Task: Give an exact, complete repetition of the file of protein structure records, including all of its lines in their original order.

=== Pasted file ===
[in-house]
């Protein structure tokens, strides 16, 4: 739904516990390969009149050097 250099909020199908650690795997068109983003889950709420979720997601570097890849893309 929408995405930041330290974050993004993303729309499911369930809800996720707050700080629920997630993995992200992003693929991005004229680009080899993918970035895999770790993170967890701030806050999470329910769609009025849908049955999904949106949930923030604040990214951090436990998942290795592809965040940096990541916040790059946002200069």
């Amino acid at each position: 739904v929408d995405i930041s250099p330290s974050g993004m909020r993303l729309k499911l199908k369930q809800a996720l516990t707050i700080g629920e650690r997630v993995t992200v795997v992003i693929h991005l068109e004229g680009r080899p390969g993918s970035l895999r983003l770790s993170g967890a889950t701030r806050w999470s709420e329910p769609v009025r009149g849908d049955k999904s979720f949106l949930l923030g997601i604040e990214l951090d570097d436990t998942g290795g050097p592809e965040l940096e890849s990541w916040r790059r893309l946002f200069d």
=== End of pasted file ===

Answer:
[in-house]
């Protein structure tokens, strides 16, 4: 739904516990390969009149050097 250099909020199908650690795997068109983003889950709420979720997601570097890849893309 929408995405930041330290974050993004993303729309499911369930809800996720707050700080629920997630993995992200992003693929991005004229680009080899993918970035895999770790993170967890701030806050999470329910769609009025849908049955999904949106949930923030604040990214951090436990998942290795592809965040940096990541916040790059946002200069």
């Amino acid at each position: 739904v929408d995405i930041s250099p330290s974050g993004m909020r993303l729309k499911l199908k369930q809800a996720l516990t707050i700080g629920e650690r997630v993995t992200v795997v992003i693929h991005l068109e004229g680009r080899p390969g993918s970035l895999r983003l770790s993170g967890a889950t701030r806050w999470s709420e329910p769609v009025r009149g849908d049955k999904s979720f949106l949930l923030g997601i604040e990214l951090d570097d436990t998942g290795g050097p592809e965040l940096e890849s990541w916040r790059r893309l946002f200069d």